MCU: 5 Biggest Criticisms of New Marvel Movies In the 2020s
Following 2019’s climatic Avengers: Endgame, fans have had reoccurring issues with many of Marvel Studios’ subsequent films.
Naturally, some criticism was expected as Endgame set an impossibly high bar as the conclusion of the Infinity Saga, leaving the MCU to rebuild amidst a global pandemic and Hollywood shutdown.
However, four years have come and gone since Stark snapped. And, since then, Marvel Studios has churned out more content than fans could’ve ever expected, and certain issues have now become chronic problems for the MCU.
With that being said, here’s a breakdown of the five biggest criticisms of Marvel movies following the release of Avengers: Endgame.
In the wake of Avengers: Endgame, the number of MCU projects and the rate at which they’ve been released dwarfed what the studio released prior.
Much of this is due to Marvel Studios introducing MCU Disney+ series that are equally part of the franchise’s new overarching Multiverse Saga, as well as Marvel Studios Special Presentations.
Since Endgame, Marvel Studios has released a whopping 19 MCU projects, comprised of nine movies, eight series, and two special presentations. For reference, Phase 3 (minus Spider-Man: Far From Home) included just over half that amount, with 10 movies released over a longer period of time.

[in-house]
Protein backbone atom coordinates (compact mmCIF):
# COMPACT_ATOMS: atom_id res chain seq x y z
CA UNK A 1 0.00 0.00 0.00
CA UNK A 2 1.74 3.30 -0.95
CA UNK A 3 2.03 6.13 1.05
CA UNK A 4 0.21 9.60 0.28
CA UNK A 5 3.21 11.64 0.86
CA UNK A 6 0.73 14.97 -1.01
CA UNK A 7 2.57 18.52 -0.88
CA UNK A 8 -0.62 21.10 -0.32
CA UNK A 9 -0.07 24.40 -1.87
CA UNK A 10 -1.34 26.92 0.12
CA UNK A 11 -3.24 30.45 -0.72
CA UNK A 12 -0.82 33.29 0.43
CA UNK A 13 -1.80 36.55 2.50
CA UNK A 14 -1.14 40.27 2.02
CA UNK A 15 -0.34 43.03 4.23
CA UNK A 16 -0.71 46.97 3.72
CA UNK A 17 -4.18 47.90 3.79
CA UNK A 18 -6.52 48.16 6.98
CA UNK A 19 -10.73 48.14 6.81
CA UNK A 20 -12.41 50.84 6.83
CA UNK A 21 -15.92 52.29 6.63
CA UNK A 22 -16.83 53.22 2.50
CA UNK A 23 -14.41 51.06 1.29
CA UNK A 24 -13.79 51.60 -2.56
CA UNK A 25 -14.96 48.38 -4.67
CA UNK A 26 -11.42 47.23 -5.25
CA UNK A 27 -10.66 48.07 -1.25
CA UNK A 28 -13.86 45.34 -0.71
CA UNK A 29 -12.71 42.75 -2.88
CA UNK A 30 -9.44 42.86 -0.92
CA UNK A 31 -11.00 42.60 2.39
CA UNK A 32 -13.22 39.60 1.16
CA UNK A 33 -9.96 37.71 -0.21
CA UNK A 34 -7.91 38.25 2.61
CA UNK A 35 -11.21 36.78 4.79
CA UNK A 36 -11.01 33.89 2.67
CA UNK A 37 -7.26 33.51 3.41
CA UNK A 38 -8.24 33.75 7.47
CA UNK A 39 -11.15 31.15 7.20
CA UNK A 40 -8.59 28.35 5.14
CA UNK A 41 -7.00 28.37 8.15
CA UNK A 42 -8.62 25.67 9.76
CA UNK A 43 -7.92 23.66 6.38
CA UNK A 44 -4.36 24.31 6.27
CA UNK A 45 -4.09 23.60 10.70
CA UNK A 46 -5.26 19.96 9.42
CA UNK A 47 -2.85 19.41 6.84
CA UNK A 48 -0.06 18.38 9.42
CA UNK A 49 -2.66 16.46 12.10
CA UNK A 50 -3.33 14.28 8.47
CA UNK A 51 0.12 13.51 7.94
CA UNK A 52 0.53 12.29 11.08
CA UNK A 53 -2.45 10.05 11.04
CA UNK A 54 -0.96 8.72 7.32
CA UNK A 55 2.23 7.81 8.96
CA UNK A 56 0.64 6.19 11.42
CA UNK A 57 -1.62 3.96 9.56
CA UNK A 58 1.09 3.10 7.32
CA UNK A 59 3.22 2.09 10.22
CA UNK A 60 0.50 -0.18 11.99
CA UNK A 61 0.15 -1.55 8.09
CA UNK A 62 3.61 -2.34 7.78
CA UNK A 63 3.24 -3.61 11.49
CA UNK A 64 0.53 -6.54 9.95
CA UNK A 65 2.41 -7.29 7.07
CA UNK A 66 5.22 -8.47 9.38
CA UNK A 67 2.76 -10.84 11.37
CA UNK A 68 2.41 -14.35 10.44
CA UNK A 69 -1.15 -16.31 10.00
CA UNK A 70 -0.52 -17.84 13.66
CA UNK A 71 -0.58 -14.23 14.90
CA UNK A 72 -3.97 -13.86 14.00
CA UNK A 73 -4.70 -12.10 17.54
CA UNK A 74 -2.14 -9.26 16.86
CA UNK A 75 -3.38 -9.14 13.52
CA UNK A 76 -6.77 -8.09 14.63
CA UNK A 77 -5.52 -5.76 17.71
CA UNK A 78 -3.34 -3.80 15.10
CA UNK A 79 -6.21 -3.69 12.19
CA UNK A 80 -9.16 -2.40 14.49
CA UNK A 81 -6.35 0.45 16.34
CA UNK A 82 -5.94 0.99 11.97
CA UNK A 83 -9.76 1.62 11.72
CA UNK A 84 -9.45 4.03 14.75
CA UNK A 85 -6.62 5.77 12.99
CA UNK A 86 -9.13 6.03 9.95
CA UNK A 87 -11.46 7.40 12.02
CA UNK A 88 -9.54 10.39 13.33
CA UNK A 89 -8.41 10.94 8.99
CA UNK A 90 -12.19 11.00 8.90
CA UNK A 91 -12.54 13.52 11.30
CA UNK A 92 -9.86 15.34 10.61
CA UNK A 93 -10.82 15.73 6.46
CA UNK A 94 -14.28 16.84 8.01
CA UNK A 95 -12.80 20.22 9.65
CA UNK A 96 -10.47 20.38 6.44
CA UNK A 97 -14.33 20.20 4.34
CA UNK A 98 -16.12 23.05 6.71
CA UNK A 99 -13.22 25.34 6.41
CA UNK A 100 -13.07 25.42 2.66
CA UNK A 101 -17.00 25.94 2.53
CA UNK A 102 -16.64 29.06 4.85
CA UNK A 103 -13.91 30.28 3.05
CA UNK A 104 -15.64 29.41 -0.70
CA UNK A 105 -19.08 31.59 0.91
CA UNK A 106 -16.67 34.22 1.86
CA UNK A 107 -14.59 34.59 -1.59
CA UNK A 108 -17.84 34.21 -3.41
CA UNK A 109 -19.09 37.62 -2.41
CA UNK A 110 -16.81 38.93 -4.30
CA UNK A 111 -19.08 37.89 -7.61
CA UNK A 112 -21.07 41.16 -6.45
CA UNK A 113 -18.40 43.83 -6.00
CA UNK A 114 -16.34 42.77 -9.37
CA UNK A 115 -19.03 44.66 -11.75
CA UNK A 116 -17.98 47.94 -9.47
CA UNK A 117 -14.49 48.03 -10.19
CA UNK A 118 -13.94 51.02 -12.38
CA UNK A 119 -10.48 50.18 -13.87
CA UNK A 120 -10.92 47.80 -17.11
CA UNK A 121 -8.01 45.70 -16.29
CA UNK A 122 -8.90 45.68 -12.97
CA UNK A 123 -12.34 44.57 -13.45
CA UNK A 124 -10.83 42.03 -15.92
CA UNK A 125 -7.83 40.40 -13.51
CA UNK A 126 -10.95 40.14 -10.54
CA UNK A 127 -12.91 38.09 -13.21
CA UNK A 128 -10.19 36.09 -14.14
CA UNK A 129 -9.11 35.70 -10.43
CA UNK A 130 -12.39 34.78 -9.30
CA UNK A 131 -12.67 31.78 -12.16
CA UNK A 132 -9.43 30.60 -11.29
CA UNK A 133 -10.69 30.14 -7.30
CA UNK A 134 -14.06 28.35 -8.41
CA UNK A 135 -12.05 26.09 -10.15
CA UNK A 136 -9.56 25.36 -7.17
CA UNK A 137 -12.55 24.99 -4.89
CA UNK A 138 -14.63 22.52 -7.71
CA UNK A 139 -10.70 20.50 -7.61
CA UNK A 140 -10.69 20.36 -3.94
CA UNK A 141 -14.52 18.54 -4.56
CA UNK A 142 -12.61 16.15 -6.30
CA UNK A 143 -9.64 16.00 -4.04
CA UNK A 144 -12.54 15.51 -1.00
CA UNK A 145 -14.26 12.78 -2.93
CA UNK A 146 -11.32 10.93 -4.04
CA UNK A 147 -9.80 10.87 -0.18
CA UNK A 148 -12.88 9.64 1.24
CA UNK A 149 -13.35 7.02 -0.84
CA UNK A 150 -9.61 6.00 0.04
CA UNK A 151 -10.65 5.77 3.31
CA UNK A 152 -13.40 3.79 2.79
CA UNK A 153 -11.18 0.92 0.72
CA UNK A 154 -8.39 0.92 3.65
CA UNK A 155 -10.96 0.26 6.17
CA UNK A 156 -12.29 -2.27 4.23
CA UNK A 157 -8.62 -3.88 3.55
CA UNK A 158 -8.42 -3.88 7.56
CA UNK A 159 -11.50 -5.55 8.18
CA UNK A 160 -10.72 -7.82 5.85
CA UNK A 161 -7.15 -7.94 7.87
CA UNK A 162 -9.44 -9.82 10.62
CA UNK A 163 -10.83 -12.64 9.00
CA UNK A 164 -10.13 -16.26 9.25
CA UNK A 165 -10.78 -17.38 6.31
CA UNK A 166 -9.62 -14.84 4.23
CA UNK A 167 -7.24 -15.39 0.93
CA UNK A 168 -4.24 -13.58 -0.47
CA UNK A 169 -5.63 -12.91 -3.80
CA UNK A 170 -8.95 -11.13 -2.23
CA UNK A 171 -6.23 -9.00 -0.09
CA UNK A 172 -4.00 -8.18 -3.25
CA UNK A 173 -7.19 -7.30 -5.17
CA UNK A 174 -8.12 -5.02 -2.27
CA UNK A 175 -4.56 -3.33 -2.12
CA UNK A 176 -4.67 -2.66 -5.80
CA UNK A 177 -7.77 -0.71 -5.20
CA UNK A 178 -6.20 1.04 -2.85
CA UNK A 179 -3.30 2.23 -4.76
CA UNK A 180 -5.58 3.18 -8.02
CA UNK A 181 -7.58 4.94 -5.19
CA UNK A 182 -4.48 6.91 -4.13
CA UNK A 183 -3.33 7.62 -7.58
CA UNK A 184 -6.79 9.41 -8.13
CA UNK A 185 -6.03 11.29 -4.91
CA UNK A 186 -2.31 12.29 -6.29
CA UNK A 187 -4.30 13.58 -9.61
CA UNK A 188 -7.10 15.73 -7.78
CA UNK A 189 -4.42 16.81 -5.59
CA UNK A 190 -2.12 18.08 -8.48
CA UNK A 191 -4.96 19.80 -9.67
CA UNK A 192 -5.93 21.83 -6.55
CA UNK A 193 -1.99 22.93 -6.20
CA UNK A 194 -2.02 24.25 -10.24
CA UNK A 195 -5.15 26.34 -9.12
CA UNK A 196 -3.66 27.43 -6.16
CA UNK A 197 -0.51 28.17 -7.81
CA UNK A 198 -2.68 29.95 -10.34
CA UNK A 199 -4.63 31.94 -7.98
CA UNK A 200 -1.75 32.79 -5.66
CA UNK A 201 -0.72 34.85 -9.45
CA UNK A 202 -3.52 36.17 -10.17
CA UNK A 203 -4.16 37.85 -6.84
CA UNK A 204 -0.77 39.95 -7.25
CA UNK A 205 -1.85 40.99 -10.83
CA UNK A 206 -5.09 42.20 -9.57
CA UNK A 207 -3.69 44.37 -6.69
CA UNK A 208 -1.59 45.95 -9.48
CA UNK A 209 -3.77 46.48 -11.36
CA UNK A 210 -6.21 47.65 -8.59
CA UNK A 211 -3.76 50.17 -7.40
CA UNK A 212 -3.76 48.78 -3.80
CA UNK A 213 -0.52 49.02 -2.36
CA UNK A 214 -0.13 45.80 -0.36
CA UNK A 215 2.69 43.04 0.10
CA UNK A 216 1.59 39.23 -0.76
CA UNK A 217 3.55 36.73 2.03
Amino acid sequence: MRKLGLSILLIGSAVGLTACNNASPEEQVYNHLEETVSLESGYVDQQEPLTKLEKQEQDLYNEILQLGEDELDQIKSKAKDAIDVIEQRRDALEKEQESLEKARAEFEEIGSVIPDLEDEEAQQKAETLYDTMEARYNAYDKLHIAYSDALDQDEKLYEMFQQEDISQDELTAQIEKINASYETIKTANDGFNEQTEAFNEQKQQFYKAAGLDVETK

With so much content delivered through three different mediums, audiences and industry insiders have questioned if the somewhat lackluster reception to the MCU’s second saga is due to oversaturation or franchise fatigue.
After all, for years, Marvel Studios films have been perceived as required viewing and cultural events.
But with a whopping nine projects released in 2021 alone, it’s no wonder that audiences questioned whether the MCU is now too much of a good thing.
2. Too Standalone
Even though Marvel Studios introduced Disney+ series that also belong within its new overarching narrative, some shows – and some films – have lacked needful and often obvious connections.
While Spider-Man: Far From Home and the start of Phase 4 were strong, this trend of baffling irrelevancy began with Marvel’s first Phase 4 film, Black Widow.
Even though the long-awaited Scarlett Johansson solo film introduced Florence Pugh’s Yelena Belova, Black Widow‘s status as a pre-Infinity War prequel strongly softened its stakes.
Another glaring example is Eternals which, despite a few Endgame references, felt completely disconnected from the larger MCU story and (so far) has contributed nothing to the current narrative.
The fact that subsequent MCU projects barely acknowledged Eternals events only made its isolation all the more glaring.
Moon Knight, Thor: Love and Thunder, and She-Hulk also fall into this camp, especially since there’s no indication of how their stories will connect to the larger Multiversal drama.
Speaking of which, Multiverse projects have lacked cohesion as well.
After Loki freed the Multiverse on Disney+, Spider-Man: No Way Home centered on the topic but without any callbacks to the series, preferring to rely on an ambiguous botched spell as the cause of its Multiverse visitors.
Given its title, many expected Doctor Strange in the Multiverse of Madness to fill in the blanks. However, the 2022 film did little to reference Spider-Man 3 or Loki but rather introduced new Multiversal implications like incursions and dreamwalking.